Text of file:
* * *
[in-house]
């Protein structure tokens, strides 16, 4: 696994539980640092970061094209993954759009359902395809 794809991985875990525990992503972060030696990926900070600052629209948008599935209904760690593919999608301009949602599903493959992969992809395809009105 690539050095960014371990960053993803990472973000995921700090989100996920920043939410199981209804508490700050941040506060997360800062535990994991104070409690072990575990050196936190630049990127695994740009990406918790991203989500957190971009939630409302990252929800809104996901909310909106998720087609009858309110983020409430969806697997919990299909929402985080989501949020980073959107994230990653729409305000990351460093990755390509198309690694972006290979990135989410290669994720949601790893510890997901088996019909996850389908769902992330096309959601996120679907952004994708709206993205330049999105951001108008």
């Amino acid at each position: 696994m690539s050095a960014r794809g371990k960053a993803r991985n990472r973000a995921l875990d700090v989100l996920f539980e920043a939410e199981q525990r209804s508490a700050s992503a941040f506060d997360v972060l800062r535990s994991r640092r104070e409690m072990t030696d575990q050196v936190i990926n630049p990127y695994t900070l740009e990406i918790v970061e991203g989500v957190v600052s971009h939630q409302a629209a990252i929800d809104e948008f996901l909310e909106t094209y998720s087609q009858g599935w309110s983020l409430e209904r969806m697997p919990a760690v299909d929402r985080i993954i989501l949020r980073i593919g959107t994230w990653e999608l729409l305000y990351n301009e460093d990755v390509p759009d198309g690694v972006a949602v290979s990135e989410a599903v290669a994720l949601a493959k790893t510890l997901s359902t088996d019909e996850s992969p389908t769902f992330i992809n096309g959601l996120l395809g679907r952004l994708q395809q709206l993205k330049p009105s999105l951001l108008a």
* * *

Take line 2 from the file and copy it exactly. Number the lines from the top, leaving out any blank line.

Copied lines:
């Protein structure tokens, strides 16, 4: 696994539980640092970061094209993954759009359902395809 794809991985875990525990992503972060030696990926900070600052629209948008599935209904760690593919999608301009949602599903493959992969992809395809009105 690539050095960014371990960053993803990472973000995921700090989100996920920043939410199981209804508490700050941040506060997360800062535990994991104070409690072990575990050196936190630049990127695994740009990406918790991203989500957190971009939630409302990252929800809104996901909310909106998720087609009858309110983020409430969806697997919990299909929402985080989501949020980073959107994230990653729409305000990351460093990755390509198309690694972006290979990135989410290669994720949601790893510890997901088996019909996850389908769902992330096309959601996120679907952004994708709206993205330049999105951001108008």